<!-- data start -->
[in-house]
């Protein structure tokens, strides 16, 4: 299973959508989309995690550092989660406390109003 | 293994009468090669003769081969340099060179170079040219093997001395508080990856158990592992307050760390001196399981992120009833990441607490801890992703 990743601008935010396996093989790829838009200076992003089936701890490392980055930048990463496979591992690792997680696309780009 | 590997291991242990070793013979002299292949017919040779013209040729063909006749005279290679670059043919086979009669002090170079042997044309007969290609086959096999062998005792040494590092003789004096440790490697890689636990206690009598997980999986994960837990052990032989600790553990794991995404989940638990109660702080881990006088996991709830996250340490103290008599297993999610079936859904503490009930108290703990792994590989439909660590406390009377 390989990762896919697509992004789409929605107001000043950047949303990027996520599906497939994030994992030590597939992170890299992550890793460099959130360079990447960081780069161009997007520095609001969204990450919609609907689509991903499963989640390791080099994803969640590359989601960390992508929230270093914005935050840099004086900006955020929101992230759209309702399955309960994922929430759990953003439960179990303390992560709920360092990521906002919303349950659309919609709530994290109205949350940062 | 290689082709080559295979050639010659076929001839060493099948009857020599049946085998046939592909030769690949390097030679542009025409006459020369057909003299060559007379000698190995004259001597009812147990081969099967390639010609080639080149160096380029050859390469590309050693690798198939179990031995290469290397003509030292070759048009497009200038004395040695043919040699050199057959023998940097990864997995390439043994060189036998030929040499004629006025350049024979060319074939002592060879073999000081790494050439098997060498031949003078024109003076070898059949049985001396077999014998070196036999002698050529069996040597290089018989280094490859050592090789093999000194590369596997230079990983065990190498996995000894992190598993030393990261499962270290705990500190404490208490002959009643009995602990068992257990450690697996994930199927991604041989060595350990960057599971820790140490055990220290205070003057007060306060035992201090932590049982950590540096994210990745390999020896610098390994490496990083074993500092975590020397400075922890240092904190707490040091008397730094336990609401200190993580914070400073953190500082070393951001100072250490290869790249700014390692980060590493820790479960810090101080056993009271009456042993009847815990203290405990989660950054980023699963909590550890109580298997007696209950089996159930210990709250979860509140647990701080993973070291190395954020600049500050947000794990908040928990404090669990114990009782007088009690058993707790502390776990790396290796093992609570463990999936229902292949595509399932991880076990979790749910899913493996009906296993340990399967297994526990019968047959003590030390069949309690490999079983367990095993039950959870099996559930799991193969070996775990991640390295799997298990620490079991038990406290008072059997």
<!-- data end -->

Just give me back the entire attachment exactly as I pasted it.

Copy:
[in-house]
């Protein structure tokens, strides 16, 4: 299973959508989309995690550092989660406390109003 | 293994009468090669003769081969340099060179170079040219093997001395508080990856158990592992307050760390001196399981992120009833990441607490801890992703 990743601008935010396996093989790829838009200076992003089936701890490392980055930048990463496979591992690792997680696309780009 | 590997291991242990070793013979002299292949017919040779013209040729063909006749005279290679670059043919086979009669002090170079042997044309007969290609086959096999062998005792040494590092003789004096440790490697890689636990206690009598997980999986994960837990052990032989600790553990794991995404989940638990109660702080881990006088996991709830996250340490103290008599297993999610079936859904503490009930108290703990792994590989439909660590406390009377 390989990762896919697509992004789409929605107001000043950047949303990027996520599906497939994030994992030590597939992170890299992550890793460099959130360079990447960081780069161009997007520095609001969204990450919609609907689509991903499963989640390791080099994803969640590359989601960390992508929230270093914005935050840099004086900006955020929101992230759209309702399955309960994922929430759990953003439960179990303390992560709920360092990521906002919303349950659309919609709530994290109205949350940062 | 290689082709080559295979050639010659076929001839060493099948009857020599049946085998046939592909030769690949390097030679542009025409006459020369057909003299060559007379000698190995004259001597009812147990081969099967390639010609080639080149160096380029050859390469590309050693690798198939179990031995290469290397003509030292070759048009497009200038004395040695043919040699050199057959023998940097990864997995390439043994060189036998030929040499004629006025350049024979060319074939002592060879073999000081790494050439098997060498031949003078024109003076070898059949049985001396077999014998070196036999002698050529069996040597290089018989280094490859050592090789093999000194590369596997230079990983065990190498996995000894992190598993030393990261499962270290705990500190404490208490002959009643009995602990068992257990450690697996994930199927991604041989060595350990960057599971820790140490055990220290205070003057007060306060035992201090932590049982950590540096994210990745390999020896610098390994490496990083074993500092975590020397400075922890240092904190707490040091008397730094336990609401200190993580914070400073953190500082070393951001100072250490290869790249700014390692980060590493820790479960810090101080056993009271009456042993009847815990203290405990989660950054980023699963909590550890109580298997007696209950089996159930210990709250979860509140647990701080993973070291190395954020600049500050947000794990908040928990404090669990114990009782007088009690058993707790502390776990790396290796093992609570463990999936229902292949595509399932991880076990979790749910899913493996009906296993340990399967297994526990019968047959003590030390069949309690490999079983367990095993039950959870099996559930799991193969070996775990991640390295799997298990620490079991038990406290008072059997």